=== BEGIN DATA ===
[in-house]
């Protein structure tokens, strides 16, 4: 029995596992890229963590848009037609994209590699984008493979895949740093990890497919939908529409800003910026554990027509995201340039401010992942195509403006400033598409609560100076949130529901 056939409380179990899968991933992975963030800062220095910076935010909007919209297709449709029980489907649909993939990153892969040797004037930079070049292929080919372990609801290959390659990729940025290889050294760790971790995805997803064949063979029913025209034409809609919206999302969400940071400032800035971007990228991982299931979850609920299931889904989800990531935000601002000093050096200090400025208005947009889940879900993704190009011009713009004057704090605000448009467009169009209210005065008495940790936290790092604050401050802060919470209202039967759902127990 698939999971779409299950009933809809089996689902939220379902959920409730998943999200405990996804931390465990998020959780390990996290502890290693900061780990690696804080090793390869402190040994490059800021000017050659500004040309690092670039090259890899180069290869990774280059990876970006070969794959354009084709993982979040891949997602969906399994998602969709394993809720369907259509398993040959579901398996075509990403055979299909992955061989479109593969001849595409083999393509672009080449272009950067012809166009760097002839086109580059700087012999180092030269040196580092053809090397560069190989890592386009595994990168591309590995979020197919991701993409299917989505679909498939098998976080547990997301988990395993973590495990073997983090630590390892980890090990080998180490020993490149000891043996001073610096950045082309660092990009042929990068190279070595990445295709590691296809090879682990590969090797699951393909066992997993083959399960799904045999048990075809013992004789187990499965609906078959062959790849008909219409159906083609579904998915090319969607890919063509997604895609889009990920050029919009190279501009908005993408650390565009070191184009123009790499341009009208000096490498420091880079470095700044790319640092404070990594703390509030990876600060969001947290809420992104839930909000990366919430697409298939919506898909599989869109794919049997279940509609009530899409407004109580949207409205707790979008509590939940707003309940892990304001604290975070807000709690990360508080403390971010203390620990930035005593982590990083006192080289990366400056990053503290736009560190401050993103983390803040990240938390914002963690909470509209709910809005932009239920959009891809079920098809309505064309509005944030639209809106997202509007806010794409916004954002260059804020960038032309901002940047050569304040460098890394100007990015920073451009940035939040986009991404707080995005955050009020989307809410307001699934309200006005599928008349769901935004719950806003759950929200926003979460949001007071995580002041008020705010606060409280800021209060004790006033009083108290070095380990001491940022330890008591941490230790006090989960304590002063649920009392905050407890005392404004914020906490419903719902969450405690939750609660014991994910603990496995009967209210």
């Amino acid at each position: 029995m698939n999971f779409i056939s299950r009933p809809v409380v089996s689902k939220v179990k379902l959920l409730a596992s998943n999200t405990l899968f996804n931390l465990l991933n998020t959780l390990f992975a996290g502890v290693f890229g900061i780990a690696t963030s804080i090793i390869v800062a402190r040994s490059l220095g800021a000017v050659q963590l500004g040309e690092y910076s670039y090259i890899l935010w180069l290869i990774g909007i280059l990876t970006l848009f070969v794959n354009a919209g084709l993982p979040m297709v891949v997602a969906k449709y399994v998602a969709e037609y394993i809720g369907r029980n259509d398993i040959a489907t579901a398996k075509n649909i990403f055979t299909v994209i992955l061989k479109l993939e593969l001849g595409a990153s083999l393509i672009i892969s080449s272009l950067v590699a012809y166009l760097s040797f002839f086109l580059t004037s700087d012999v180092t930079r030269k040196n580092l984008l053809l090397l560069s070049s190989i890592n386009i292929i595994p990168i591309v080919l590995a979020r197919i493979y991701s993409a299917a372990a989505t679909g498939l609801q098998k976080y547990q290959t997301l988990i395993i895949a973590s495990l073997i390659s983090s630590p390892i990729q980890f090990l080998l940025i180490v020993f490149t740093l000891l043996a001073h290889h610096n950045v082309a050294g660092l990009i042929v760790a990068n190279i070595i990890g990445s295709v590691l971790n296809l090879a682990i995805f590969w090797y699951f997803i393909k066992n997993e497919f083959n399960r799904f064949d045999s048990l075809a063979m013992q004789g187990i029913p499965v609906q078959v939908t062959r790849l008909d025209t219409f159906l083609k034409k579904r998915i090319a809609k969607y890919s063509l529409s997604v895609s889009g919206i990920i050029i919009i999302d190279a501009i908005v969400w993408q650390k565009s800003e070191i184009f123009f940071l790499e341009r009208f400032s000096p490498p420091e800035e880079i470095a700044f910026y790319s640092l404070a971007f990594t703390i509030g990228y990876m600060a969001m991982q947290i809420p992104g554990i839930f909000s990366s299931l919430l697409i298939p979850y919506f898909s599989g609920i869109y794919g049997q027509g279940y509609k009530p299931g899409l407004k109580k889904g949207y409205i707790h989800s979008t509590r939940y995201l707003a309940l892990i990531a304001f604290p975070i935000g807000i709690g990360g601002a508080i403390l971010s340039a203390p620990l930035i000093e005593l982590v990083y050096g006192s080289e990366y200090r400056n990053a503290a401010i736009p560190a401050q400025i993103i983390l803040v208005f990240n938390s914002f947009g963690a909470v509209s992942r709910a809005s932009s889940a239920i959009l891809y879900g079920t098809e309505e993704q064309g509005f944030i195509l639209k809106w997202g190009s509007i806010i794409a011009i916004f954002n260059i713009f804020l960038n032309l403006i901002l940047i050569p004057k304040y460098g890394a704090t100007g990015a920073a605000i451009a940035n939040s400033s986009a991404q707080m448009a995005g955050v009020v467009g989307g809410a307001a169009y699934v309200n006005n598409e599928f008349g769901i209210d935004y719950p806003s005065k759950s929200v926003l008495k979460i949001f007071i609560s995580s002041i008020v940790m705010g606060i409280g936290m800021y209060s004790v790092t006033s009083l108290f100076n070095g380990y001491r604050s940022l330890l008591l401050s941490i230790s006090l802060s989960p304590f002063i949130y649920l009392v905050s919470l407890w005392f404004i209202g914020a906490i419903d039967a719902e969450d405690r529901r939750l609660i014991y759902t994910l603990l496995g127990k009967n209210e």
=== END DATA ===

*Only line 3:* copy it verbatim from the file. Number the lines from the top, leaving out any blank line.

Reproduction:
């Amino acid at each position: 029995m698939n999971f779409i056939s299950r009933p809809v409380v089996s689902k939220v179990k379902l959920l409730a596992s998943n999200t405990l899968f996804n931390l465990l991933n998020t959780l390990f992975a996290g502890v290693f890229g900061i780990a690696t963030s804080i090793i390869v800062a402190r040994s490059l220095g800021a000017v050659q963590l500004g040309e690092y910076s670039y090259i890899l935010w180069l290869i990774g909007i280059l990876t970006l848009f070969v794959n354009a919209g084709l993982p979040m297709v891949v997602a969906k449709y399994v998602a969709e037609y394993i809720g369907r029980n259509d398993i040959a489907t579901a398996k075509n649909i990403f055979t299909v994209i992955l061989k479109l993939e593969l001849g595409a990153s083999l393509i672009i892969s080449s272009l950067v590699a012809y166009l760097s040797f002839f086109l580059t004037s700087d012999v180092t930079r030269k040196n580092l984008l053809l090397l560069s070049s190989i890592n386009i292929i595994p990168i591309v080919l590995a979020r197919i493979y991701s993409a299917a372990a989505t679909g498939l609801q098998k976080y547990q290959t997301l988990i395993i895949a973590s495990l073997i390659s983090s630590p390892i990729q980890f090990l080998l940025i180490v020993f490149t740093l000891l043996a001073h290889h610096n950045v082309a050294g660092l990009i042929v760790a990068n190279i070595i990890g990445s295709v590691l971790n296809l090879a682990i995805f590969w090797y699951f997803i393909k066992n997993e497919f083959n399960r799904f064949d045999s048990l075809a063979m013992q004789g187990i029913p499965v609906q078959v939908t062959r790849l008909d025209t219409f159906l083609k034409k579904r998915i090319a809609k969607y890919s063509l529409s997604v895609s889009g919206i990920i050029i919009i999302d190279a501009i908005v969400w993408q650390k565009s800003e070191i184009f123009f940071l790499e341009r009208f400032s000096p490498p420091e800035e880079i470095a700044f910026y790319s640092l404070a971007f990594t703390i509030g990228y990876m600060a969001m991982q947290i809420p992104g554990i839930f909000s990366s299931l919430l697409i298939p979850y919506f898909s599989g609920i869109y794919g049997q027509g279940y509609k009530p299931g899409l407004k109580k889904g949207y409205i707790h989800s979008t509590r939940y995201l707003a309940l892990i990531a304001f604290p975070i935000g807000i709690g990360g601002a508080i403390l971010s340039a203390p620990l930035i000093e005593l982590v990083y050096g006192s080289e990366y200090r400056n990053a503290a401010i736009p560190a401050q400025i993103i983390l803040v208005f990240n938390s914002f947009g963690a909470v509209s992942r709910a809005s932009s889940a239920i959009l891809y879900g079920t098809e309505e993704q064309g509005f944030i195509l639209k809106w997202g190009s509007i806010i794409a011009i916004f954002n260059i713009f804020l960038n032309l403006i901002l940047i050569p004057k304040y460098g890394a704090t100007g990015a920073a605000i451009a940035n939040s400033s986009a991404q707080m448009a995005g955050v009020v467009g989307g809410a307001a169009y699934v309200n006005n598409e599928f008349g769901i209210d935004y719950p806003s005065k759950s929200v926003l008495k979460i949001f007071i609560s995580s002041i008020v940790m705010g606060i409280g936290m800021y209060s004790v790092t006033s009083l108290f100076n070095g380990y001491r604050s940022l330890l008591l401050s941490i230790s006090l802060s989960p304590f002063i949130y649920l009392v905050s919470l407890w005392f404004i209202g914020a906490i419903d039967a719902e969450d405690r529901r939750l609660i014991y759902t994910l603990l496995g127990k009967n209210e």